Watch CBS News

Rain Gone, But Northern Suburbs Still Inundated By Floods

CHICAGO (CBS) -- Skies have cleared across the Chicago area after multiple rounds of heavy rain since Tuesday night, but that doesn't mean flooding concerns are gone.

Many areas in the northern suburbs remained flooded Thursday morning, and rivers were still rising, leaving businesses and homeowners on alert. The National Weather Service has issued multiple flood warnings along the Des Plaines and Fox rivers, as well as flood advisories for parts of the North Branch of the Chicago River.

Flood Warnings: Cook County Alerts | Lake County Alerts | McHenry County Alerts

Voluntary evacuations were underway Thursday morning in Lincolnshire, while flooding could hit record levels in Gurnee.

The flooding in Gurnee has shut down one of the village's firehouses, and damaged more than 100 homes and businesses.

Sandbags were a hot commodity in Gurnee on Thursday, and volunteers have been working through the night to keep flooding away from buildings wherever possible.

Hundreds of volunteers worked to form sandbag brigades on Wednesday to protect homes and businesses from the water. Some volunteers worked as long as seven hours Wednesday night to set up sandbags, while others helped pump water out of flooded buildings.

"It's a pain in the butt, but we've learned how to manage it, so we deal with it. The nature of the beast. We don't plan on moving, so we've just learned how to deal with it," Gary Elsbury said.

The Des Plaines River was at 10.85 feet near Gurnee as of 6:30 a.m., nearly four feet past flood stage, and expected to a crest of 12 feet by Saturday morning, topping the record level set in 1986, when it reached 11.9 feet.

The widespread flooding has trapped some fish on streets that have been inundated with water.

Flooding also caused a massive sinkhole in Gurnee, on Gages Lake Road just east of Leonard Drive. Barriers have been set up to block the road to traffic.

In Lake Bluff, a semi-tractor trailer has been submerged in floodwaters on Route 41 since Wednesday, the water coming all the way up to the windshield of the truck cab. Police said the water is four feet deep in some areas, forcing many drivers to leave their stalled cars behind.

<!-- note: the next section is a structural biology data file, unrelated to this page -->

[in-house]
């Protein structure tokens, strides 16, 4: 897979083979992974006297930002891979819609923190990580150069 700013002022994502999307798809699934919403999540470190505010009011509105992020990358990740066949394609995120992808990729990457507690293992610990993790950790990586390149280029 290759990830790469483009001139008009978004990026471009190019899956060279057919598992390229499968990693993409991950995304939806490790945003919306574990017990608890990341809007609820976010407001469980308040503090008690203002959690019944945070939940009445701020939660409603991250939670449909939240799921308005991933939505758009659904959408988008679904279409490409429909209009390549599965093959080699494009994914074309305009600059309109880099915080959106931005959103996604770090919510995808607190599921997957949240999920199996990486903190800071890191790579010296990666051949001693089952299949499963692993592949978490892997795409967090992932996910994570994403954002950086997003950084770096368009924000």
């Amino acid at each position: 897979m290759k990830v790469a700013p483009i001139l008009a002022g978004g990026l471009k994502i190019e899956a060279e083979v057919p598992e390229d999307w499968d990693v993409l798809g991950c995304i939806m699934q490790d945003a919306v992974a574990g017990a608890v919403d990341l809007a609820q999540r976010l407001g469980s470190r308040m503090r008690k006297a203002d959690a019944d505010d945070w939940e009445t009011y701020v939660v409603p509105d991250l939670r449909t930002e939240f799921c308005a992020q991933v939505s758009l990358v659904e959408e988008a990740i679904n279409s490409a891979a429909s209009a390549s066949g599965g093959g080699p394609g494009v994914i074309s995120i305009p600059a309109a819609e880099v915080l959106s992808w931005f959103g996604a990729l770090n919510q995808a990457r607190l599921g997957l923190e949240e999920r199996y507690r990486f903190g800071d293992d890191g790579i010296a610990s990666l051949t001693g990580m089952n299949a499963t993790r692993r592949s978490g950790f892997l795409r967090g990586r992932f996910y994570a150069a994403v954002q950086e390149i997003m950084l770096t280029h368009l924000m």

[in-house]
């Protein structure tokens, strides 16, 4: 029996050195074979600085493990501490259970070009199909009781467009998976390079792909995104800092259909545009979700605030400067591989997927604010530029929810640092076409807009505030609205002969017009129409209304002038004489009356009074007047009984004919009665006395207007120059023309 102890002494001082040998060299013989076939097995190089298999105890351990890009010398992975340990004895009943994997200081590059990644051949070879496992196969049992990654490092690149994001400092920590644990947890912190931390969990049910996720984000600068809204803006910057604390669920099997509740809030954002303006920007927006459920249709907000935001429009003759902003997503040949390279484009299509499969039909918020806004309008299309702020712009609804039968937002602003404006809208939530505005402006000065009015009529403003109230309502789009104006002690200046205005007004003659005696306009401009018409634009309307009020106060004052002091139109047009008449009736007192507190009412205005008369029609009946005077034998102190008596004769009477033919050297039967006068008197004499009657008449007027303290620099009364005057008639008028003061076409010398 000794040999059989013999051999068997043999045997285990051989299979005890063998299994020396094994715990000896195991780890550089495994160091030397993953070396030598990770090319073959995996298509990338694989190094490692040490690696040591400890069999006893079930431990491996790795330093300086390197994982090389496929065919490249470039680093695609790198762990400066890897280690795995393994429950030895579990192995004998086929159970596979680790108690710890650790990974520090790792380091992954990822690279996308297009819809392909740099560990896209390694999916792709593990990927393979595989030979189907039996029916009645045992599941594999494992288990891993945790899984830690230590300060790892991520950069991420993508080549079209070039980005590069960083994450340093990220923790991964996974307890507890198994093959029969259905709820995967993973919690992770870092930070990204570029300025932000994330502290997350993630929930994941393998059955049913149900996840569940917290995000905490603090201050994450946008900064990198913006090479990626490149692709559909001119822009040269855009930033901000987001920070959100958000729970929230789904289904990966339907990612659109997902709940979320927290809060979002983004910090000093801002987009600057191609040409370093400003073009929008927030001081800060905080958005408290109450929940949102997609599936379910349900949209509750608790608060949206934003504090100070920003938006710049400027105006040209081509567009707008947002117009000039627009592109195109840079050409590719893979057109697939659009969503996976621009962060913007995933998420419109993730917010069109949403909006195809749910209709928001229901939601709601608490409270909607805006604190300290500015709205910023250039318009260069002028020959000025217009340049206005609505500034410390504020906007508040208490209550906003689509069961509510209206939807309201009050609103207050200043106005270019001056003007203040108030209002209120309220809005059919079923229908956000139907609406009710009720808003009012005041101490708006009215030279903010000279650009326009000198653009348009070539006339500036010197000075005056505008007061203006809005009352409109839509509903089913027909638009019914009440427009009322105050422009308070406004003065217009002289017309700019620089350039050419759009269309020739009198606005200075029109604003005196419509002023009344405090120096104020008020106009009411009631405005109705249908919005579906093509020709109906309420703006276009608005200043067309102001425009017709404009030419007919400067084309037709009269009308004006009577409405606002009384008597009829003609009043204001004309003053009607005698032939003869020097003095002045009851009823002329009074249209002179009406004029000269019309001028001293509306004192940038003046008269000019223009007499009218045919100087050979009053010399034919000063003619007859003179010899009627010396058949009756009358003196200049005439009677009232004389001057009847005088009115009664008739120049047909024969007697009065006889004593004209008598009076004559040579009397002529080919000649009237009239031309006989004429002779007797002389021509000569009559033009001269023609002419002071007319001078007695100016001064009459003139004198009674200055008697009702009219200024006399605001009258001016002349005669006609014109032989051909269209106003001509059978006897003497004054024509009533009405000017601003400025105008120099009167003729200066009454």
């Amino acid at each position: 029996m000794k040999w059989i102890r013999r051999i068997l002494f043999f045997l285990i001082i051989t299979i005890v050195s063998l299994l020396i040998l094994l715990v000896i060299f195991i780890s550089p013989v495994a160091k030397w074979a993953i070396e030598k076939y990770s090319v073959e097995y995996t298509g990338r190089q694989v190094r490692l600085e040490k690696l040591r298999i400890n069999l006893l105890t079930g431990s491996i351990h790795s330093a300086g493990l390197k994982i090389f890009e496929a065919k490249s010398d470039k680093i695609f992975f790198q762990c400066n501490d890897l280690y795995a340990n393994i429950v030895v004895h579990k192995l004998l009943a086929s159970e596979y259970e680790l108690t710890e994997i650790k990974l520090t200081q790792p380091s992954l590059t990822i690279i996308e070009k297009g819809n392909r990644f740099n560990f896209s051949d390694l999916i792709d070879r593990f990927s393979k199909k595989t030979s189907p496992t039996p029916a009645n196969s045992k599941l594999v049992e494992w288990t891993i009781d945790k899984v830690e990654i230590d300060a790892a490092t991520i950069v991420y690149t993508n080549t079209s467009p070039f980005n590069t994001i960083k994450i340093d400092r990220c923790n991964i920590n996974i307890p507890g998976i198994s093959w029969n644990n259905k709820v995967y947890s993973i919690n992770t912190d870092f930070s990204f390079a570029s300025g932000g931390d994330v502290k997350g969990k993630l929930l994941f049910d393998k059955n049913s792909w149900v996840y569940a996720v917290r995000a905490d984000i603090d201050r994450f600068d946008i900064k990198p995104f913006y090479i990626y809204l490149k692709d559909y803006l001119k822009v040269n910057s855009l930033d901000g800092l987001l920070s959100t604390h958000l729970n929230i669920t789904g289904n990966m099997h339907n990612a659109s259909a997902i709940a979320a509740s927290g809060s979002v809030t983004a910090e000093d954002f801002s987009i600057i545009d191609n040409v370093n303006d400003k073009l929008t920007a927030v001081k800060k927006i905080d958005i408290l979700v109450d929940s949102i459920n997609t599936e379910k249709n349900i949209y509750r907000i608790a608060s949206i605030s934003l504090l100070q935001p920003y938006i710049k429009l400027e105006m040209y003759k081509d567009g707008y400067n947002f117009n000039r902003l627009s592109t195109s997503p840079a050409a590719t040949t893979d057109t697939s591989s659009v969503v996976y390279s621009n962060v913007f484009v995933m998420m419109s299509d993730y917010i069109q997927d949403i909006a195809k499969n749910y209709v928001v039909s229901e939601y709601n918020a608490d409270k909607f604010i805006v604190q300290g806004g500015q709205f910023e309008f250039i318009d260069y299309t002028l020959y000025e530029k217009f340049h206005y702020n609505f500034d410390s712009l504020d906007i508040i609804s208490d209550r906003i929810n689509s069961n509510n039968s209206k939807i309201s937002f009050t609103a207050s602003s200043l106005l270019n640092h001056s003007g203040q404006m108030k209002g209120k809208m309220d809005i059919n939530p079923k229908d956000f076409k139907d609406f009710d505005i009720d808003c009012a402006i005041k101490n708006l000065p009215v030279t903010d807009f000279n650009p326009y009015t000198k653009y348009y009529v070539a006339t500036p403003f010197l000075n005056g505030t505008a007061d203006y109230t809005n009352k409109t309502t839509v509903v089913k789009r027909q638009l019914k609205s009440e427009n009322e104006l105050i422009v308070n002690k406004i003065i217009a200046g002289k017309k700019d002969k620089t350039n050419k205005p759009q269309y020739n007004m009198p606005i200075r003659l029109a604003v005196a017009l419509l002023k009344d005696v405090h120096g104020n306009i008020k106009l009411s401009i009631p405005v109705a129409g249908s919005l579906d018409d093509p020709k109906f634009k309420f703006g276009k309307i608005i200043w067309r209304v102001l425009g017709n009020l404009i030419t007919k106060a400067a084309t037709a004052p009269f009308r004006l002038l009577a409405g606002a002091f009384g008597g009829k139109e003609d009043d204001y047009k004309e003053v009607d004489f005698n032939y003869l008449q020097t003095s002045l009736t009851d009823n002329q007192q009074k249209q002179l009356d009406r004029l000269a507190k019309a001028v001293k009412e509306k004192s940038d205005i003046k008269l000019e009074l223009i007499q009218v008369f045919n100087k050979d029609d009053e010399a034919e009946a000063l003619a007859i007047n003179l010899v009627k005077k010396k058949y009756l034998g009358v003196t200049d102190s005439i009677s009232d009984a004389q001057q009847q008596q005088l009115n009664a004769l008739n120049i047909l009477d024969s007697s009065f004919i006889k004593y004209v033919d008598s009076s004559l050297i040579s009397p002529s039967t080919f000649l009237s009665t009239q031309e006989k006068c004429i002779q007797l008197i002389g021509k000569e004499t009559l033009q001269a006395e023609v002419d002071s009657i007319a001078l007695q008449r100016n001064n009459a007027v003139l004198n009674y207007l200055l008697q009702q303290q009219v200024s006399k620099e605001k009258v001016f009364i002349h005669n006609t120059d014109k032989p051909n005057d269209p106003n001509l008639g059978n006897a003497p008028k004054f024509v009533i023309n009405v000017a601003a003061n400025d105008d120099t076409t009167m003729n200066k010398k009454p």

Flooded Truck
A semi-tractor trailer submerged in floodwaters on Route 41 in Lake Bluff, Illinois on July 13, 2017. (Credit: CBS)

Clinical operations remained suspended Thursday morning at Lake Forest Hospital, where flooding and power outages led the hospital to transfer 70 patients to other medical facilities on Wednesday.

Meantime, the Des Plaines River was at 16.5 feet near Lincolnshire as of 5:45 a.m., four feet above flood stage. Officials said they do not expect the river to crest until Saturday, when it could reach 17.5 feet high.

Many residents were dealing with flooded basements and homes as a result.

Firefighters in Lincolnshire have been using rafts to check homes for people possibly stranded by the flooding. Firefighters said water in some areas is up to 5 feet deep.

A few dozen homes in Lincolnshire have been left underwater. Officials have suggested people in flooded homes leave for now, but most people have stayed.

Scott Zilligen said he's lucky he doesn't have a basement, but he had water damage to his garage and the front of his house, and was worried the rising river could eventually flood his home.

"I really wasn't too concerned about it, because of the basement, but now actually seeing this, and knowing that it's still going to rise, I'm really worried that it's going to exceed our foundation," he said. "So I might have to go out, try to at least maybe walk somewhere, and go get some stuff … sandbags and stuff, if I can find some, but I'm going to try to reach out to my neighbors, too, and see if they need any help."

Two women who were riding their bikes through the standing water in Lincolnshire on Thursday said, at one point, it was at least two feet deep. They said they intentionally did not buy homes close to the river.

"When you live next to the Des Plaines River, and they say you can't have basements because of floods, and this happens every three years, why do you have a house here?" Kathleen Hamilton said.

The Fox River also was well beyond flood stage, measuring at 10.27 feet near Algonquin, and expected to reach 13.5 feet – or four feet above flood stage – by the weekend.

The American Red Cross has been providing assistance to hundreds of people affected by severe flooding and power outages in northern Illinois; including Cook, Lake, and McHenry counties. Three shelters have been opened -- at Magee Middle School in Round Lake, Foss Park Golf Course in North Chicago, and The Chapel nondenominational church in Grayslake.

In Wisconsin, Gov. Scott Walker has solicited the National Guard to help with flooding in the southeastern part of the state, and people who live along the Fox River have been asked to evacuate their homes.
Gushing water filled the basement of a home to the ceiling in Burlington, Wisconsin, after the weight of the water-saturated yard burst through low-level windows.

"If I had been downstairs when that window busted, God only knows what would have happened to me. I would have been swept -- hit my head or I would have been electrocuted," Tony Hernandez said. "I would say it took about three minutes. Maybe less. That's how fast that water was."

All four bridges crossing the Fox River in Burlington have been closed due to flooding.

View CBS News In
CBS News App Open
Chrome Safari Continue
Be the first to know
Get browser notifications for breaking news, live events, and exclusive reporting.